The flaws of the above systems then are obvious. However, studies of voting systems have shown that all systems can give bizarre results under some conditions. Consider an instant-runoff system with three candidates. If 35% of the voters prefer A first and B second, 33% B first and C second, and 32% C first and A second, then the votes of the last-placed C go to A resulting in a win for A. However, if A does something great during the campaign and increases his support at the expense of B, then B places last in the election. So, B’s votes are assigned to C and C wins the election.

Another problem with all voting systems other than the plurality vote and proportional representation is that they are more complex for the voters. I guess they can’t be used in Florida then.

In my opinion, the following characteristics are required for a good voting system:

1. It should reflect voter opinion somewhat accurately.
2. Fringe parties/candidates should not have much influence. This can probably be accomplished by instituting a minimum threshold of votes required for seats in the parliament. However, this threshold should not be too high, a la Turkey, to undermine #1.
3. Usually two-third majorities in parliament have a lot of power, including the power to amend the constitution. Therefore, two-third majority should be very difficult to achieve without a mandate from the electorate.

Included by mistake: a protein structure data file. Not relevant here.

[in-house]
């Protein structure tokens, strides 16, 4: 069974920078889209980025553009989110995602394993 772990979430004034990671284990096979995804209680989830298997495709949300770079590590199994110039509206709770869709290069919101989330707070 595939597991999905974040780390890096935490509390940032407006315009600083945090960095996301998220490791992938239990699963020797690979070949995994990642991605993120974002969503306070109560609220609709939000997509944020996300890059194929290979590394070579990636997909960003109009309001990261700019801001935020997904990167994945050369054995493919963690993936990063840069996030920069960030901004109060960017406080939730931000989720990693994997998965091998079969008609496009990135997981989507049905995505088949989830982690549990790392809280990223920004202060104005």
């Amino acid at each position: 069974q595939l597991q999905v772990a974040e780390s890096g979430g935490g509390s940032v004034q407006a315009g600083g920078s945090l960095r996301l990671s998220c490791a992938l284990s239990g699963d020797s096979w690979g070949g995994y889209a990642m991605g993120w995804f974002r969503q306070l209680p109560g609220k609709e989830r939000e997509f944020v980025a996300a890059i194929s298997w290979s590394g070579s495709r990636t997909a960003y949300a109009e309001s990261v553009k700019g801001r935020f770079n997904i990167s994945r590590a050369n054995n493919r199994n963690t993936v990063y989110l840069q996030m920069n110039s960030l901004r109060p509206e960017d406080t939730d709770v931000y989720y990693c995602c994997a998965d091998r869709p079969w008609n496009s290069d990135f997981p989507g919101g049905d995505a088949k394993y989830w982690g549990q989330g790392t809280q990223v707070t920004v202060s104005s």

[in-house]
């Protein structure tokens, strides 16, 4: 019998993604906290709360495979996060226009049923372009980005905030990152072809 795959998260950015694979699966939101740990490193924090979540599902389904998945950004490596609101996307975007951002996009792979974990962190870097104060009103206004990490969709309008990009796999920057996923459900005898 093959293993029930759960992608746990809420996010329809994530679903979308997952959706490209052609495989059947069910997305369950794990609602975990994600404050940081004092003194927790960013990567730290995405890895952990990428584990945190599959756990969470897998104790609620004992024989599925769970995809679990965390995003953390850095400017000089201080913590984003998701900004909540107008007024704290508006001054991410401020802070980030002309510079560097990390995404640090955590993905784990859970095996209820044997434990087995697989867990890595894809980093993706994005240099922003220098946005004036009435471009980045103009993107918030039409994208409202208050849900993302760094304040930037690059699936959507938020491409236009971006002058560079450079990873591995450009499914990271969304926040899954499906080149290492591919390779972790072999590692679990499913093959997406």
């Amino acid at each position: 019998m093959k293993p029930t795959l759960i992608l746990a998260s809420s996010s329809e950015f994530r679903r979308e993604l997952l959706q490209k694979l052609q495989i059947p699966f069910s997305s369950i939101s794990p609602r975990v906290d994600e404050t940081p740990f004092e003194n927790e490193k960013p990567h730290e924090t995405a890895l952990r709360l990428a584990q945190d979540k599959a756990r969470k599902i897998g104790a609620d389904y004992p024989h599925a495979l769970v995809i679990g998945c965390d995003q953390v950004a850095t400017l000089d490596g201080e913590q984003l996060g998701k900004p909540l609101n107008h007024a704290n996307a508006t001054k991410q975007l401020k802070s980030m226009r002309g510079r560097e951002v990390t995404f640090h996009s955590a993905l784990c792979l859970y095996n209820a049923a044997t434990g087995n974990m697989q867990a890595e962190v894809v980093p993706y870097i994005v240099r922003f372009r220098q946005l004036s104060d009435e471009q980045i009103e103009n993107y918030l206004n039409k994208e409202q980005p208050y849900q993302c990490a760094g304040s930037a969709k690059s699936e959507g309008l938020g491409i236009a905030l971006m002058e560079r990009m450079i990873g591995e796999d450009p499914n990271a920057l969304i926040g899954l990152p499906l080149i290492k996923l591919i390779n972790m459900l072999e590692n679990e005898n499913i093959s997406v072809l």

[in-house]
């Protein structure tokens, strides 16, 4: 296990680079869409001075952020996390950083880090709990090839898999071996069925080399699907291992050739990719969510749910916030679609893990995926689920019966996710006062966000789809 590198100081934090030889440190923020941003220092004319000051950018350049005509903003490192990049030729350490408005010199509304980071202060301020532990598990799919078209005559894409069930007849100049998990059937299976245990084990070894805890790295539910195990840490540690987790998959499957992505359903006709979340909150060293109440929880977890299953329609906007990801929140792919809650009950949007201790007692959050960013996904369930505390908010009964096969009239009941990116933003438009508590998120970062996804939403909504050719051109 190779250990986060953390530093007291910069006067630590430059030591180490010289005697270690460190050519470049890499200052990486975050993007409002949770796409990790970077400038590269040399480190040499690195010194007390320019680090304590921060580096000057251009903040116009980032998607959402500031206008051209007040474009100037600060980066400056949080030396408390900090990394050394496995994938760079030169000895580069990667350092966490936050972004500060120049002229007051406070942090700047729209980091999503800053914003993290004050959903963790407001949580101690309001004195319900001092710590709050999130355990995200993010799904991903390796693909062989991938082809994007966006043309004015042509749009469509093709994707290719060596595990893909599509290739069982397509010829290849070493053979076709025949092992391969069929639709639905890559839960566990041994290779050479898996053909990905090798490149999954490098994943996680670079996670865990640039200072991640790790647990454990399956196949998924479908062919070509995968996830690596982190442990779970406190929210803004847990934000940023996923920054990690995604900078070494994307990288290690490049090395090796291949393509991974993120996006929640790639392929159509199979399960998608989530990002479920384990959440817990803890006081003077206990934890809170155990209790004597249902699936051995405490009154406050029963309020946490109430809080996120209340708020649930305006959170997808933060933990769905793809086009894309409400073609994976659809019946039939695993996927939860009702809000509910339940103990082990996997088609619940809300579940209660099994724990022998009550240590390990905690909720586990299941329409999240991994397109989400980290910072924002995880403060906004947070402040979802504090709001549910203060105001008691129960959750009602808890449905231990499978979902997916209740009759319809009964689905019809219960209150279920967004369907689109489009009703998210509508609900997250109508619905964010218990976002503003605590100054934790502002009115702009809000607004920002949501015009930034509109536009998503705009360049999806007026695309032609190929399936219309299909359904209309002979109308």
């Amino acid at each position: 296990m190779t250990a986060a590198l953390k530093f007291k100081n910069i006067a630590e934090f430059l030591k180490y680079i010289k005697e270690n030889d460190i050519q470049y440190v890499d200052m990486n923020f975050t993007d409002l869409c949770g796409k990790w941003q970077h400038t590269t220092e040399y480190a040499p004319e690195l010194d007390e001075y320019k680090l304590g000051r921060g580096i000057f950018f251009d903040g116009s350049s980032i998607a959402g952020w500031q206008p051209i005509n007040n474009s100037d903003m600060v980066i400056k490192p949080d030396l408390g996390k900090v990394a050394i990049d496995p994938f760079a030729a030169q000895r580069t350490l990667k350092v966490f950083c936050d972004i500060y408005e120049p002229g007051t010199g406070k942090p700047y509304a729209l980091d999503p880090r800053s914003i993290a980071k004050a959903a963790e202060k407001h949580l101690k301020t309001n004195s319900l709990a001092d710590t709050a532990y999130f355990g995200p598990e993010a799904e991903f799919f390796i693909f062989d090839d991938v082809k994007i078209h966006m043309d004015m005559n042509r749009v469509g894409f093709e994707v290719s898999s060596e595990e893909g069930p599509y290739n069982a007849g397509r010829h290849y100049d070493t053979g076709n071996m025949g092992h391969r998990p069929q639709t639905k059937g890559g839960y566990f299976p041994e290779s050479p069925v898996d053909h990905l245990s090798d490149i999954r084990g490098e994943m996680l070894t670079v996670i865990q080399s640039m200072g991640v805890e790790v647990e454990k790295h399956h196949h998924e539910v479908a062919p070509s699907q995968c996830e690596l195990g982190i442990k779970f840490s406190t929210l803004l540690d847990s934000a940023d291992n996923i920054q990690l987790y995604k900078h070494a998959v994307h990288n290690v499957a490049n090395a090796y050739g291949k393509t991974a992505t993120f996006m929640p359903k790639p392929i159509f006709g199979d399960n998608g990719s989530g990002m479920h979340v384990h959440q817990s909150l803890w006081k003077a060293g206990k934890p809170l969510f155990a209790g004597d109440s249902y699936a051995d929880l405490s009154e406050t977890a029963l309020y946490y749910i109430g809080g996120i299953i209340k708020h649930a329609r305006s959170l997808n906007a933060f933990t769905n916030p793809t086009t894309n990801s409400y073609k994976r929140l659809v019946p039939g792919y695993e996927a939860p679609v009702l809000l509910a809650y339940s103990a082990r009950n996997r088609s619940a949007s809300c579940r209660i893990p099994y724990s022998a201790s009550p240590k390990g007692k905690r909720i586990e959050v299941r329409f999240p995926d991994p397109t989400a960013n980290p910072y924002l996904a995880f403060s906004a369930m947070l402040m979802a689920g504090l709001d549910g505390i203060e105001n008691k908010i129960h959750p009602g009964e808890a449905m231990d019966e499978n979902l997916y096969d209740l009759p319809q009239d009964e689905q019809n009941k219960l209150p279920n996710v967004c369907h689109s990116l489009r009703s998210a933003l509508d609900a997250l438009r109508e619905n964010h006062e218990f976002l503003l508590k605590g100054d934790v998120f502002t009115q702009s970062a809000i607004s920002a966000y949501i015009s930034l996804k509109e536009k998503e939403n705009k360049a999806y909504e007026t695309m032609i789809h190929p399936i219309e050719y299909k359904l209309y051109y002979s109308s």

4. The system should encourage a smaller number of parties (preferably 2) without making it impossible for new parties to break through.

I know most Americans are not interested in changes in the voting system. However, being the oldest demoracy, we are working with an old system while there are better alternatives available.

Website: Proportional Representation Library

Iraqi No Fly Zone

Jim of Objectionable Content writes well-argued and thought-provoking posts. Yesterday, he took on the no fly zones in Iraq:

As policy, the no-fly zones appear both poorly conceived and executed… The no-fly zones have been a mixed bag at best when it comes to their stated purpose of protecting dissidents… The no-fly zones make normalization of relations with Iraq nearly impossible. Enforcement of the no-fly zones constitutes an undeclared air war against Iraq, and it has since the policy began in 1991… Though they serve almost no justifiable military purpose and are untried as a negotiating lever, the no-fly zones make it practically certain that no rapproachement with Iraq will occur. Enforcing the no-fly zones is effectively a commitment not to make peace with the current Iraqi regime. How can we, when we are bombing them?

Go read the whole post.


Unqualified Offerings is surprised to hear about Syrian Kurds. In fact, Kurds are mainly divided in four countries: 13 million in Turkey, 4.6 million in Iran, 4.2 million in Iraq, and up to 1.6 million in Syria. In addition, there are around 65,000 Kurds in Armenia. There might even be a small number in Azerbaijan. Who drew those boundaries? Were they crazy?